One end of the journal stud has a flange to prevent an axial displacement of the spreader cam. The other end of the journal stud has attached thereto a connector piece that in turn is connected to the free end of the handle of the spreader cam. The handle is secured to the connector element by a cross-pin.
The rear ends of the spreader jaws carry mounting brackets in which a common axle is received. The biasing spring for closing the spreader jaws is mounted on a middle section of the common axle between the mounting brackets. The biasing spring has clamping legs reaching around the respective spreader jaw so that an end leg of the respective clamping bail bears on the broad side of the respective spreader jaw, whereby the spreader jaws are biased into a closed position, since the biasing force of the spring is directed opposite to the spreading out direction caused by rotation of the drive cam.
In order that the invention may be clearly understood, it will now be described, by way of example, with reference to the accompanying drawings, wherein:
FIG. 1 illustrates an elevational side view of a spreader tool according to the invention in a position between the spring sections of a drive rod, whereby the tool is shown partially in section;
FIG. 2 is a sectional view along section line A--A in FIG. 1, showing the spreader tool in its closed condition between two spring sections of the drive rod for a heald shaft; and
FIG. 3 is a sectional view similar to that of FIG. 2, however, showing the jaws of the spreader tool in an open position for biasing the heald mounting spring sections apart.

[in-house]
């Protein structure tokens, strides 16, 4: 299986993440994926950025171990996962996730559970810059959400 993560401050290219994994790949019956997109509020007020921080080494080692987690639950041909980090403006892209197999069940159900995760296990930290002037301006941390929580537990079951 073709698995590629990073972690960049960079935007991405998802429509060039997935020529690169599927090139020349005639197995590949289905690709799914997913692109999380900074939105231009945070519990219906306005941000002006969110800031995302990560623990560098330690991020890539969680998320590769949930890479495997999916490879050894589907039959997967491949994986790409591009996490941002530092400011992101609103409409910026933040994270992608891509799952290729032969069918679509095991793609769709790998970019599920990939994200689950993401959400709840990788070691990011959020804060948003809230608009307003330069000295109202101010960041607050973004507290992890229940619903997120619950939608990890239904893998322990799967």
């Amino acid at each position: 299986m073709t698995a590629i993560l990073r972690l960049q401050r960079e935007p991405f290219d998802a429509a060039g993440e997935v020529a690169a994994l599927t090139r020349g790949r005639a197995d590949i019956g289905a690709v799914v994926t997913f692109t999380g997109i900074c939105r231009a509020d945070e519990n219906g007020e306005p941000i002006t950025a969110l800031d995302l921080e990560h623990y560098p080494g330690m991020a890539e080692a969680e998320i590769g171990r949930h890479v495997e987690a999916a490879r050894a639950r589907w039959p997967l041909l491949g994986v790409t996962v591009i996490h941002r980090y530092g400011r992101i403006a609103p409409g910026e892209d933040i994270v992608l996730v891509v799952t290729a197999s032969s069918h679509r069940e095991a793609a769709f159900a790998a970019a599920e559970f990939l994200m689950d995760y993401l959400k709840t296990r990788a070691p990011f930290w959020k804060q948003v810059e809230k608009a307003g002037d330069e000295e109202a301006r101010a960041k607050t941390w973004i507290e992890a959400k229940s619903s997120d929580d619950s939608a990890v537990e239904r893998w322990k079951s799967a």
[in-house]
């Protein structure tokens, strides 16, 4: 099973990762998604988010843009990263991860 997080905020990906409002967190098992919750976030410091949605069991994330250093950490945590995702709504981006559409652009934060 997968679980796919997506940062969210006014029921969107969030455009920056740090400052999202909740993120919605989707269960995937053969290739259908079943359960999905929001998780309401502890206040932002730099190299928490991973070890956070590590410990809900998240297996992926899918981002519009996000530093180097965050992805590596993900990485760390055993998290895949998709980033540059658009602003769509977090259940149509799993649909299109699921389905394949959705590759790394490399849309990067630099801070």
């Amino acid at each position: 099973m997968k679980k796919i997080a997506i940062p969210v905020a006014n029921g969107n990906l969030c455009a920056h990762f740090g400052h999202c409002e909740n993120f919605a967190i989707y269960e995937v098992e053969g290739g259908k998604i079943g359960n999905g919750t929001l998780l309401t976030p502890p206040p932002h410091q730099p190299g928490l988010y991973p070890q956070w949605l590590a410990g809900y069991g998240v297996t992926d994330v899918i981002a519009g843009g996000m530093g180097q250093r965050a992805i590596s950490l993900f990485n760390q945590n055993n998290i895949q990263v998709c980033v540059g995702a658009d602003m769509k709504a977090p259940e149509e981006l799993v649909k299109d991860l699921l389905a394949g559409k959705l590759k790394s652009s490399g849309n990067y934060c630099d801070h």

FIG. 1 shows in dash-dotted lines a drive rod 1 for operating a respective heald shaft in a loom. The heald shaft is secured to the drive rod 1 through leaf spring sections 2 and 3 that are normally closely spaced from each other by a gap 4 best seen in FIG. 2.
The present spreading tool has two jaws 5 and 6 as best seen in FIG. 2. These jaws have an upper operating leg 8a and 8b and a lower hinging leg 9a and 9b as best seen in FIG. 3. The upper legs 8a and 8b are shorter, as shown at 7, than the lower hinging legs 9a and 9b. Thus, two of these jaws 5, 6 form in combination a spreader tool. The shorter operating end 7 of the spreader tool, is insertable into the gap 4 when the shorter operating legs 8a and 8b extend in parallel to each other thereby contacting each other as shown in FIG. 2 illustrating the closed tool position prior to spreading, with the operating legs 8a, 8b congruent or in register with each other.